One of the fascinating things about addiction and the brain is that there is no single factor that causes addiction. As we have seen, it is not purely genetic, psychological, chemical, or behavioral. Every time you learn something, there is a chemical change in your brain that causes you to remember what you learned.
Some types of learning are conscious and intentional.
Studying for a test is an example. This is called instrumental learning. An instrumental learning process that occurs when people begin to experiment with mood-altering drugs involves several tasks. The first is learning how to obtain access to the substance; then the user has to learn how to administer it and to manage its effect.
But there is another kind of learning that occurs at a more subliminal level. This is called conditioning, and it occurs when the brain learns to associate a particular effect with a certain situation.
The most familiar example of classical conditioning is the experiment involving Pavlov’s dog. Pavlov was a Russian psychologist interested in the phenomenon of learning and memory. He rang a bell every time he fed his dog, and after a while found that the dog would salivate whenever the bell was rung, whether food was present or not. This important experiment showed that an animal’s body “learned” to change its physiology based upon an environmental cue. (We cannot normally control functions like salivating, increased heart rate, sweating, or blushing, which occur in response to environmental stimuli.)
Experiments with addicts have shown that exposure to drug-related sensory cues produces changes in heart rate, pupil size, skin conductance, and the subjective feeling of craving. There is a direct correlation between the strength of these responses and the severity of the addiction.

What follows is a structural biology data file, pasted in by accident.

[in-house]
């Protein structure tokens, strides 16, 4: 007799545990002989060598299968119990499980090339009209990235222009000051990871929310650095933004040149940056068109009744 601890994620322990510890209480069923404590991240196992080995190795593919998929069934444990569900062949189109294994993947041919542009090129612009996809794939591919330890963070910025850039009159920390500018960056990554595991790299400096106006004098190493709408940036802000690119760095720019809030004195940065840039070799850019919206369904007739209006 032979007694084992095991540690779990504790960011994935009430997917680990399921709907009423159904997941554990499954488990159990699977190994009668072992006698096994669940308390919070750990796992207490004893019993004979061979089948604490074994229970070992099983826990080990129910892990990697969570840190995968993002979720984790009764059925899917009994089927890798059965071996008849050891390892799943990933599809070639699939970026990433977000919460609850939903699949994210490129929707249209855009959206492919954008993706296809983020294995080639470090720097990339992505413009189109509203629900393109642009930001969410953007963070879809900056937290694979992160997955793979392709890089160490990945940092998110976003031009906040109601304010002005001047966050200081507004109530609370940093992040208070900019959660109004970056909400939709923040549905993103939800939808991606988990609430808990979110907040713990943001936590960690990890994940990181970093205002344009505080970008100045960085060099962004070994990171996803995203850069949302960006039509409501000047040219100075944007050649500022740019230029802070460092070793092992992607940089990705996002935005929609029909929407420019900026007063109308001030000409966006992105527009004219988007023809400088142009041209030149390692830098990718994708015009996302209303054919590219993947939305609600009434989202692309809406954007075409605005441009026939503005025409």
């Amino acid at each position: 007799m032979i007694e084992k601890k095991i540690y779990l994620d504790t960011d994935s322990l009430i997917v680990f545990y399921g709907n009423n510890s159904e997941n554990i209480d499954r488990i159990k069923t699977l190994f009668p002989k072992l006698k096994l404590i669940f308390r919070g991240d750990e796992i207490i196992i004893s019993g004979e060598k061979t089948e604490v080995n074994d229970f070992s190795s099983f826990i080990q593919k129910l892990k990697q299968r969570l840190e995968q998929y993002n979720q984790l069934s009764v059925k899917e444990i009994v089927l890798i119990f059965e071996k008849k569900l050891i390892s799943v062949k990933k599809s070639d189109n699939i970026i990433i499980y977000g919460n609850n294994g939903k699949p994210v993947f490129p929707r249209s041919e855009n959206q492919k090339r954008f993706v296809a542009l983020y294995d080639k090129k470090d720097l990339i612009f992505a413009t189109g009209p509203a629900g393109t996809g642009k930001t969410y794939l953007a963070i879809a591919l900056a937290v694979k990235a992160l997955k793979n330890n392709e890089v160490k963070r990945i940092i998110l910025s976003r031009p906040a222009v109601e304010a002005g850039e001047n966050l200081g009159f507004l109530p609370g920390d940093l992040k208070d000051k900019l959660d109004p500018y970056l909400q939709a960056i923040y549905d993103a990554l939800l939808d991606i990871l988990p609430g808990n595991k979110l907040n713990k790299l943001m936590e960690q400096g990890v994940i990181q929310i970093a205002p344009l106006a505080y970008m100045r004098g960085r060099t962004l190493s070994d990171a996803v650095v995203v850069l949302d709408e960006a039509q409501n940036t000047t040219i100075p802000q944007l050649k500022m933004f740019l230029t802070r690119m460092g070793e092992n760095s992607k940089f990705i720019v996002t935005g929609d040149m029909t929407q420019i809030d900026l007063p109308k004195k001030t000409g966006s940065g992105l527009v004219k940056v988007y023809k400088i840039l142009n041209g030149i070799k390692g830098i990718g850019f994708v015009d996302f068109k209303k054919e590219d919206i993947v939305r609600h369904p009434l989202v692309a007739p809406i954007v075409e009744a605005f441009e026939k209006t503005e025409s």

Addicts in methadone treatment programs have reported the onset of withdrawal symptoms in response to stressful emotions. When the methadone level in the bloodstream is constant, there is no biochemical reason for the addict to be in withdrawal. In this situation the brain has apparently “learned” that motivating the addict to use - by producing symptoms of withdrawal - will lead to the sense of relief that comes from a dose of opiates, even when they are already present in the system.
Cocaine addicts routinely report that they begin craving whenever they encounter sights, smells, and sounds that were common when and where they used cocaine. In fact, cocaine addicts in treatment centers often do not experience much in the way of craving, and may come to believe that this is not going to be a problem. However, when they return home, environmental cues trigger cravings.
In a number of treatment approaches, attempts have been made to take advantage of this effect or to reverse it. Aversive conditioning was tried for a short period of time, but is currently considered ineffective and probably unethical.
In this treatment model, the addict is exposed to a stimulus that is likely to trigger craving, such as a bottle of alcohol or drug paraphernalia. When the automatic response occurs - pupil dilation, sweating, or subjective craving - a negative stimulus such as an electric shock is applied. The theory behind this approach is that the negative stimulus will become paired with the cue that triggers the craving, and therefore the strength of the addiction will be reduced. But the treatment didn’t work very well and wasn’t very popular.
Teaching addicts to deal with triggers and cravings, though, is an important part of current treatment approaches. Conditioned responses disappear over time. If, for example, Pavlov went for a long time without feeding the dog after the bell had been rung, the dog began to salivate less and less when it did ring.
We know that cravings peak in intensity and wane over a span of ten to fifteen minutes, providing that the addict does not use the drug and diverts his or her attention to something else. Drugs that are extremely addicting, like crack cocaine, produce the strongest conditioned responses and cravings. It can take a considerable period of time for these to diminish, but, if a person learns to avoid certain stimuli and stays completely abstinent, the cravings become more tolerable as they fade.
Elizabeth Connell Henderson, M.D.
Appendix A: Regulation of Addictive Substances
Appendix B: Sources of Additional Information